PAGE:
From what I’ve gathered- whether it’s from some of the names above, or others, or just from being in the field long enough, the role is very easy to describe: It’s applying your knowledge or understanding of technology to meet the needs of your market and consumers, while making sure they align with your business goals. So with that said, I would probably rearrange your venn diagram. Especially because the circle that I is missing, is one I believe to me the most critical role of the product manager, which is knowing your market and consumer so well that the product practically builds itself.

    My first thought was that the circles of your digram dont carry the same meaning. Business and Technology are two high-level sides to business. User Experience, on the other hand, is simply one of many skills a Product Manager should know to be able to deliver the market a usable product.  But I question how  PM can possibly define the user experience for a user that she does not know. (At least, it’s not listed on your diagram as being a critical entity that a PM intersects with).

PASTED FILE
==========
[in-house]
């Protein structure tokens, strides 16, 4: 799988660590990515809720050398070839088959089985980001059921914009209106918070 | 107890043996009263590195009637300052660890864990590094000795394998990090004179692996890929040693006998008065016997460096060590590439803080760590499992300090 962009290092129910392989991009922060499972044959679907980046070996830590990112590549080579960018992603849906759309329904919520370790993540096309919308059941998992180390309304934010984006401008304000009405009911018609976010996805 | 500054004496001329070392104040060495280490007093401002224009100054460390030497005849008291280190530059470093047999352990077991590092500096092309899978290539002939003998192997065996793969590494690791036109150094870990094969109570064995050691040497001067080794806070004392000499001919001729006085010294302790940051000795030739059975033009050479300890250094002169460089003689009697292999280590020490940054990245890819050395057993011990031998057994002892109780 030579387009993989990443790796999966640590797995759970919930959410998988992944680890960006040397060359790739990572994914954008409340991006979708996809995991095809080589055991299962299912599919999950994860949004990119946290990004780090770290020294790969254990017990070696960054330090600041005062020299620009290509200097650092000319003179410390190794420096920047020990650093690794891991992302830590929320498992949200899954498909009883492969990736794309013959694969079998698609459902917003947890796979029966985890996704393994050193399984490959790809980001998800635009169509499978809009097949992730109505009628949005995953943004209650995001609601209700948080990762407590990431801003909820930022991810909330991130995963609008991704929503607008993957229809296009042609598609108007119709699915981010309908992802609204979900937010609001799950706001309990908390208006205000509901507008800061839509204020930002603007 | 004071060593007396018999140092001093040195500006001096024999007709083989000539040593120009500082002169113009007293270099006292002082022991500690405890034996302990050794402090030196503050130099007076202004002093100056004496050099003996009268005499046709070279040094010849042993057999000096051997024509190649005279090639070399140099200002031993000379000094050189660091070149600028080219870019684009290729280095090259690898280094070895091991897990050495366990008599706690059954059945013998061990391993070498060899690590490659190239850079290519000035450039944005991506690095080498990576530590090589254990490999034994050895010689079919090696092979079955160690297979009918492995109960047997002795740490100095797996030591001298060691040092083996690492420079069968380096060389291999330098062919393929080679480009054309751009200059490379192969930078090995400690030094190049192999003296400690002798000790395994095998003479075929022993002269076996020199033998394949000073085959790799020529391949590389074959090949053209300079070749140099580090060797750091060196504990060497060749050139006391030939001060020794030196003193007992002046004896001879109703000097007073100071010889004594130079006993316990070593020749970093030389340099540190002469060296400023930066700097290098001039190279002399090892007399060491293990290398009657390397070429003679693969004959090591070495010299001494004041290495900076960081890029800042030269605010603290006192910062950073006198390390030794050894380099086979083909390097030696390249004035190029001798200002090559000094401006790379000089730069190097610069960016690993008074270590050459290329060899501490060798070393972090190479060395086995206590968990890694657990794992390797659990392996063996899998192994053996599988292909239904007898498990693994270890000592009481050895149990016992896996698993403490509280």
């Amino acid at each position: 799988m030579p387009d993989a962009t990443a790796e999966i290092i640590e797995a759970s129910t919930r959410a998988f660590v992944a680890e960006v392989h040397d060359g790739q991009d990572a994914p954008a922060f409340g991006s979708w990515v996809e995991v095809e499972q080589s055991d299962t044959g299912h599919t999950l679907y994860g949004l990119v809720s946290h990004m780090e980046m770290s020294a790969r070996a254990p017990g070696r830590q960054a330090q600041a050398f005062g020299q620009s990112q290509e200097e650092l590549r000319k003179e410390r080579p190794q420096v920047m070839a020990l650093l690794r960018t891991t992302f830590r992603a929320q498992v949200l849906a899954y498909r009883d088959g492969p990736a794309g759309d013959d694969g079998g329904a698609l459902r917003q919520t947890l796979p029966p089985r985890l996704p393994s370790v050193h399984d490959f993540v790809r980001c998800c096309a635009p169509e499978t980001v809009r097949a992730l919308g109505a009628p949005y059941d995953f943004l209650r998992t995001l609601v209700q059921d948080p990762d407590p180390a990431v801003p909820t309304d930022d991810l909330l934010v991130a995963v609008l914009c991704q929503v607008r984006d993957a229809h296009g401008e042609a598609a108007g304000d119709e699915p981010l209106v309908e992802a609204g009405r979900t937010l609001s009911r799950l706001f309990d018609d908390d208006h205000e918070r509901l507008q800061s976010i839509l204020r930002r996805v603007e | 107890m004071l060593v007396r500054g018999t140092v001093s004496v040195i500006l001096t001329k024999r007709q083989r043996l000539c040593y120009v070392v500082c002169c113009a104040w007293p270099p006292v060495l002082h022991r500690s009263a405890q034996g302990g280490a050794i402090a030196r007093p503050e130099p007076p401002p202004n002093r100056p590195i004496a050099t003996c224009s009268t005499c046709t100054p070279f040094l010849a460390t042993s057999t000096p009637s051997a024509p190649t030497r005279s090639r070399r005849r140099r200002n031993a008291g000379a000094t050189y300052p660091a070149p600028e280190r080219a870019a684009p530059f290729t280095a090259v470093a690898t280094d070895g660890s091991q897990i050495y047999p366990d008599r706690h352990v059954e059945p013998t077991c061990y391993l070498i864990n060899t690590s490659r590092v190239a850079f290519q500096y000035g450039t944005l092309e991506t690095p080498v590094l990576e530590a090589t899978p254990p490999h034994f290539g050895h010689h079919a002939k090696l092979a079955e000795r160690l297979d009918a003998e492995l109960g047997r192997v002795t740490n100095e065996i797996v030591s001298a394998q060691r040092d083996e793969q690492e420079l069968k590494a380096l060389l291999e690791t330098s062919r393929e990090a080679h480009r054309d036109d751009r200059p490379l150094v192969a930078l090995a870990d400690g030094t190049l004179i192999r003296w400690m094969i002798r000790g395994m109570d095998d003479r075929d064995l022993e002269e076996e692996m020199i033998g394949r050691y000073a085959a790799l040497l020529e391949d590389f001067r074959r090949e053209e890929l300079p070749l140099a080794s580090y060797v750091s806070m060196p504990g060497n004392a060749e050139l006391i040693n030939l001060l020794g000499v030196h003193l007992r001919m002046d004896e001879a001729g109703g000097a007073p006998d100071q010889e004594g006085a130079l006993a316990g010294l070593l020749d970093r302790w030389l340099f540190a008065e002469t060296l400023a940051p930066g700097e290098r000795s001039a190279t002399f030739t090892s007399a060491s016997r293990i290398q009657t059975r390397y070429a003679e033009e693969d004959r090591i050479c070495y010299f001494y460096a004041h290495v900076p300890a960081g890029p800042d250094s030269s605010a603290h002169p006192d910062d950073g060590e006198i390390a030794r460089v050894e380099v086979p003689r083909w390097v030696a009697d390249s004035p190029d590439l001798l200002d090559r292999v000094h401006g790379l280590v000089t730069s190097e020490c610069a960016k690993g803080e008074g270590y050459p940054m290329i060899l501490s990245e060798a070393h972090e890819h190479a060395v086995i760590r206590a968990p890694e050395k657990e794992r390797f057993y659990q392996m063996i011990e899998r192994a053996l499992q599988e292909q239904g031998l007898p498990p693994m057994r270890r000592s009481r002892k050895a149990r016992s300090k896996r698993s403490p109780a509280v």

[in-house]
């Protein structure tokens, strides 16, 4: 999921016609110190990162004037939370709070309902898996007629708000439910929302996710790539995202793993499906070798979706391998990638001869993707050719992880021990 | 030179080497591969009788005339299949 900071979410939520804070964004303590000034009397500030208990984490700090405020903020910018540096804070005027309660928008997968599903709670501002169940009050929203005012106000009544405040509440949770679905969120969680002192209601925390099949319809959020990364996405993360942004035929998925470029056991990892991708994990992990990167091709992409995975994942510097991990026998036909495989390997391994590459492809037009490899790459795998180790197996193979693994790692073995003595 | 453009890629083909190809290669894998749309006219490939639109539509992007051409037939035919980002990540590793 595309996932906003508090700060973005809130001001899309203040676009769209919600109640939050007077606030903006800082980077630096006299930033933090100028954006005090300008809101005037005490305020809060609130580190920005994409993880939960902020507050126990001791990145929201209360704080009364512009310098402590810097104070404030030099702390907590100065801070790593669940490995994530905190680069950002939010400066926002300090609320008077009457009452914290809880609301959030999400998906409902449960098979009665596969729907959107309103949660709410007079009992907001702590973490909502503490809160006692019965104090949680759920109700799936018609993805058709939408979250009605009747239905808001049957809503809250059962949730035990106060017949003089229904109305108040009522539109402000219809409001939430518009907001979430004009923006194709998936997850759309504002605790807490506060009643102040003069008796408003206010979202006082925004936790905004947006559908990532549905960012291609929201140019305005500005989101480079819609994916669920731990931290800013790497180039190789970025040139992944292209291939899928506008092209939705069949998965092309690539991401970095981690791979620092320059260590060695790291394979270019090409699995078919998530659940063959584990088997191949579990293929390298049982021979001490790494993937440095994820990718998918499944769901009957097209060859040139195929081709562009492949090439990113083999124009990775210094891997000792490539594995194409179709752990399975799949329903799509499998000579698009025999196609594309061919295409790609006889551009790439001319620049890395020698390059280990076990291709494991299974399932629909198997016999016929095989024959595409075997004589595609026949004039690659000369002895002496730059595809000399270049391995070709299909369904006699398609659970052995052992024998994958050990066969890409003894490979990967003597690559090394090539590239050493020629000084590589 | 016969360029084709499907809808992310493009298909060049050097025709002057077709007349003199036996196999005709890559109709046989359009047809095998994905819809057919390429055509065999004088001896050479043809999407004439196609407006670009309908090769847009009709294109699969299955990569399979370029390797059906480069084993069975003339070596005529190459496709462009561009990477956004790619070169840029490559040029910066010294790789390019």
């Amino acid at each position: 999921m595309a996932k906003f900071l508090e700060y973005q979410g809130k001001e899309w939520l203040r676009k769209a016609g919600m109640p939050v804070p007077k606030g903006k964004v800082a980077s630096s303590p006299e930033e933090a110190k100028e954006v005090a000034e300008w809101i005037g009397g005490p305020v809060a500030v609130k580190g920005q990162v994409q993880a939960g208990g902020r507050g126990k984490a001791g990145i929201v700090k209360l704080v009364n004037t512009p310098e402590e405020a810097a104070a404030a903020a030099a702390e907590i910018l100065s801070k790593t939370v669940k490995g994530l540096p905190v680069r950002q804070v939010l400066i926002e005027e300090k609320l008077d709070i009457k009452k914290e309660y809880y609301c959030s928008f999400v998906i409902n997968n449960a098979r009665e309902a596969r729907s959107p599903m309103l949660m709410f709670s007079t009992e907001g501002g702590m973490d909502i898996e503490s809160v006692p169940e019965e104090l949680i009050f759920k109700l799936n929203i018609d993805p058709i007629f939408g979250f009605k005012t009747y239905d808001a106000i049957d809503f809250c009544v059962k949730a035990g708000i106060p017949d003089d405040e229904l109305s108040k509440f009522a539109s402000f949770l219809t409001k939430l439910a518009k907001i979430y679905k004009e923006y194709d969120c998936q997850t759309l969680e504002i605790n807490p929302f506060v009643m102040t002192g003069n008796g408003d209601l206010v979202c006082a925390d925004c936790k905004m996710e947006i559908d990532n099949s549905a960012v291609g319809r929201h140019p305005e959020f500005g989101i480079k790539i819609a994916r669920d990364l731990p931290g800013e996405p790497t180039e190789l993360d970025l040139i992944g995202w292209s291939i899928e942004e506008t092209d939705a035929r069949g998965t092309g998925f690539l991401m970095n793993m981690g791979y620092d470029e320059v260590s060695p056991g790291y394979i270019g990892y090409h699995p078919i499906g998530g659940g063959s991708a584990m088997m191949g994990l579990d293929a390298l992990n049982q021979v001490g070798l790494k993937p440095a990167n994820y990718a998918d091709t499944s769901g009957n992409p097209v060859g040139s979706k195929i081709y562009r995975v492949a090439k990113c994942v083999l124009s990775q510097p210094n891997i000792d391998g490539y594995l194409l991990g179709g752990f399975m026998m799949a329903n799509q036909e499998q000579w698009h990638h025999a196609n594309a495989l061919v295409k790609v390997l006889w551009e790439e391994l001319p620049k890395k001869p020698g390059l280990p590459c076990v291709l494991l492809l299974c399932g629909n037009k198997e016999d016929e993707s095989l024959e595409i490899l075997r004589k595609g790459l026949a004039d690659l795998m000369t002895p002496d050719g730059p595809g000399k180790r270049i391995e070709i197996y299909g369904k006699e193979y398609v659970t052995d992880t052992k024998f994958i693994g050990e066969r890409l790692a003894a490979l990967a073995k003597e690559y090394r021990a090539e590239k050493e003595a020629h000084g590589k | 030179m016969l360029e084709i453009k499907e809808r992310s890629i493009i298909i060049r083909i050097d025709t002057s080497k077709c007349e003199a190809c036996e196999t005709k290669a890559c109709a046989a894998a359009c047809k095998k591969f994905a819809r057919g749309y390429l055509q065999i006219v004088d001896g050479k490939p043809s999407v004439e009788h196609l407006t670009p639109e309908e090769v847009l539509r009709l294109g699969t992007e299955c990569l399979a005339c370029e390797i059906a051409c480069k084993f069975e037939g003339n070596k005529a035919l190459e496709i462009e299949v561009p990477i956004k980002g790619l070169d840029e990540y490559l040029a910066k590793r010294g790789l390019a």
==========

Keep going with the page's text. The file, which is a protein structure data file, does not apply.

It’s impossible to provide an unmatched user experience if you don’t even know who your user is. Are they well educated and tech savvy? affluent? elderly, or between ages 6-12? 

    I only make this argument to emphasize what I believe to be the most important role of a PM, and also the missing circle of your diagram, which is the market. Without a solid understanding of your product’s market and customer (Who the customer is, what their goal is, what problems they suffer from, what their patience threshold is) a product manager will not know what product to build, what problem to solve, what feature to improve or strip out, or why her product simply has no users at all.  UX is really a trivial piece to a much bigger picture.